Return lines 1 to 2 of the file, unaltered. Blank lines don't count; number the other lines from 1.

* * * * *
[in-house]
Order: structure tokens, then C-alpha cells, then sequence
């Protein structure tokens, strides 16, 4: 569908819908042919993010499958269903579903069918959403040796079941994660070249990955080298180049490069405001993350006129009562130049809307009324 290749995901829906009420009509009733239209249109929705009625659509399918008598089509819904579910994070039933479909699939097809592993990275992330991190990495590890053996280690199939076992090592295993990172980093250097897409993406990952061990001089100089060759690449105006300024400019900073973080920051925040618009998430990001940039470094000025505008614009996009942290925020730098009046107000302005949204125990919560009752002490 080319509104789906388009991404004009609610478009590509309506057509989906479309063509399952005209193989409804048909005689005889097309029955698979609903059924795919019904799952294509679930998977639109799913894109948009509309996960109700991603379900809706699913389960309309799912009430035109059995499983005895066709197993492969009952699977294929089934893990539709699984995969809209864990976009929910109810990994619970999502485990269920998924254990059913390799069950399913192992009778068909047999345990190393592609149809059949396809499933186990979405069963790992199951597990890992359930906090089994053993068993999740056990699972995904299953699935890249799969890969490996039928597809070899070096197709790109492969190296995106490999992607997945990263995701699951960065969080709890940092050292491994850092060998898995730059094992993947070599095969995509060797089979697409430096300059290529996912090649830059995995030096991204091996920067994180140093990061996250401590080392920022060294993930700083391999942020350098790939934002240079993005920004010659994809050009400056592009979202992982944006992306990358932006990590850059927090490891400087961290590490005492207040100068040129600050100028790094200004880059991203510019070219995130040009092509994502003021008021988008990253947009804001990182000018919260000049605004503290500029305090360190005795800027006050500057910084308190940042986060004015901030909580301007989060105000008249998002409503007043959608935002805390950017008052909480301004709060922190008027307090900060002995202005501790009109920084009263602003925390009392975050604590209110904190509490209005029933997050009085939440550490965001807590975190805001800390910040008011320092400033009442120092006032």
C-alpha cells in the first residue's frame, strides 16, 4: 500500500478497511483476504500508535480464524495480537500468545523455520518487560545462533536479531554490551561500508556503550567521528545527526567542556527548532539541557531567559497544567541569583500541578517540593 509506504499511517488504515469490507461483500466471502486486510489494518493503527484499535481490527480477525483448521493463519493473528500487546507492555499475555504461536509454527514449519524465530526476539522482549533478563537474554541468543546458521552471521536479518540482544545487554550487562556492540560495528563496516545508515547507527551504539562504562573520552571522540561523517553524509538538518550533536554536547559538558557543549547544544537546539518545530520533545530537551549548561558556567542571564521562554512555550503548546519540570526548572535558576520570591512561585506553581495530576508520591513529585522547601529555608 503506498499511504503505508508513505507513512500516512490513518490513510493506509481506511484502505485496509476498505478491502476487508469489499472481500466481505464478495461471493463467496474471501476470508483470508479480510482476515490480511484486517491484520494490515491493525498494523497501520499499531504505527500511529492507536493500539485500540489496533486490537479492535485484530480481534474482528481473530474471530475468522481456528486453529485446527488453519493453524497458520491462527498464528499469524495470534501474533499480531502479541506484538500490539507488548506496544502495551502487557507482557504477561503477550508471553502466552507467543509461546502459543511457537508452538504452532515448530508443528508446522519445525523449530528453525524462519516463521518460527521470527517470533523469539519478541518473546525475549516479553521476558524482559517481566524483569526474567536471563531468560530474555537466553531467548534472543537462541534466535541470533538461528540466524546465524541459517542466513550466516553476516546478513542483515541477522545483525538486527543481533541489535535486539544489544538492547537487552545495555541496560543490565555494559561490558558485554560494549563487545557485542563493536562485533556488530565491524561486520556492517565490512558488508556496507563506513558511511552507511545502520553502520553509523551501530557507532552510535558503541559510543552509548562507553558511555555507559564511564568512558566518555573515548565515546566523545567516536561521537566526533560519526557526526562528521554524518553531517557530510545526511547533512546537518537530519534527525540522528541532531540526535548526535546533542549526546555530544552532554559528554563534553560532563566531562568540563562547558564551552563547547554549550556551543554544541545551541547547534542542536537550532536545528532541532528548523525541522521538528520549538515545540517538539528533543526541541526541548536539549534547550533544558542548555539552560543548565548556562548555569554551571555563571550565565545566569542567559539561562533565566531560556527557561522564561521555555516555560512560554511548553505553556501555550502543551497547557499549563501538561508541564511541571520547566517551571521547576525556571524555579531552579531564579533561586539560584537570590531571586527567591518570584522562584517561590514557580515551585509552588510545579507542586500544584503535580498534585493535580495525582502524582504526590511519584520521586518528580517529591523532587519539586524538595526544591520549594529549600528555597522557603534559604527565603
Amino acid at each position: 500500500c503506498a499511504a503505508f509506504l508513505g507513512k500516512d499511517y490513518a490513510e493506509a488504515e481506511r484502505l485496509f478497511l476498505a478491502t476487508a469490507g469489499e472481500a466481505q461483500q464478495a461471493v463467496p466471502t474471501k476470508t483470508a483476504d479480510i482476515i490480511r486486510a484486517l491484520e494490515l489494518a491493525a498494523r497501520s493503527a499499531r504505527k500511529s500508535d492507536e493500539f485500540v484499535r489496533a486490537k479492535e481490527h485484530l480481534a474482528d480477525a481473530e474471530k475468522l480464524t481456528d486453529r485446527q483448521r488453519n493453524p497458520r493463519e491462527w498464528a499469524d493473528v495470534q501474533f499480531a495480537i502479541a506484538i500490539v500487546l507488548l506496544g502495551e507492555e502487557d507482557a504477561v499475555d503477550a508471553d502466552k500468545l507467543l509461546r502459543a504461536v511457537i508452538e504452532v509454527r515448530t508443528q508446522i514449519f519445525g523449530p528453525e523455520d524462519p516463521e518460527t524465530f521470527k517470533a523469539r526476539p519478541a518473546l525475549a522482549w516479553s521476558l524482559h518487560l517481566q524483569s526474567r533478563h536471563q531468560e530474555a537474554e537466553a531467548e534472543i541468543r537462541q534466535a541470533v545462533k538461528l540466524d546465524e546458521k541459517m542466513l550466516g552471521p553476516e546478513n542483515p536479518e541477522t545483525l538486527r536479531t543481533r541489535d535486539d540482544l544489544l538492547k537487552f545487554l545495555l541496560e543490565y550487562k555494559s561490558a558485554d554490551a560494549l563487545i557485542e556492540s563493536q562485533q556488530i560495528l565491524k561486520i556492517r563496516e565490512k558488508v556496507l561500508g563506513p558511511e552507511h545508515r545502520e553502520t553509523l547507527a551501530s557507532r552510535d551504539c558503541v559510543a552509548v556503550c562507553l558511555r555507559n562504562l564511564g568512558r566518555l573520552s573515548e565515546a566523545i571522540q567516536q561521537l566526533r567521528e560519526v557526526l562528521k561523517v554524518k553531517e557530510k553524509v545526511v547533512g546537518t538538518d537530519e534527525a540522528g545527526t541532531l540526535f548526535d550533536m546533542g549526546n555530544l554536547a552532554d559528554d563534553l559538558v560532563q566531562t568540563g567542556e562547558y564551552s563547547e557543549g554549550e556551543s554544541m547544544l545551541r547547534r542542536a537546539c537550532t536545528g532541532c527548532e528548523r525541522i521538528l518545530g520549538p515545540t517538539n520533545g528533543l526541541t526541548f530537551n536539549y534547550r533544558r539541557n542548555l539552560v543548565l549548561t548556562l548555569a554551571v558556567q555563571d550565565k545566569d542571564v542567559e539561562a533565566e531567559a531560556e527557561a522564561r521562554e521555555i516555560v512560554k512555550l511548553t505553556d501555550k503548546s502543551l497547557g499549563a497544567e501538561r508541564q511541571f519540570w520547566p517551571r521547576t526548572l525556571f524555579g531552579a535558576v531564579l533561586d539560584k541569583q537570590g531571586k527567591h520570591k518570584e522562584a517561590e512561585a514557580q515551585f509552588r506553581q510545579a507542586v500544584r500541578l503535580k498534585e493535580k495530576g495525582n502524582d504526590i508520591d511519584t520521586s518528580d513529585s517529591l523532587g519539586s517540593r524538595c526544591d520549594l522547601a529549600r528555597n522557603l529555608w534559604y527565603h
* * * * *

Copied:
[in-house]
Order: structure tokens, then C-alpha cells, then sequence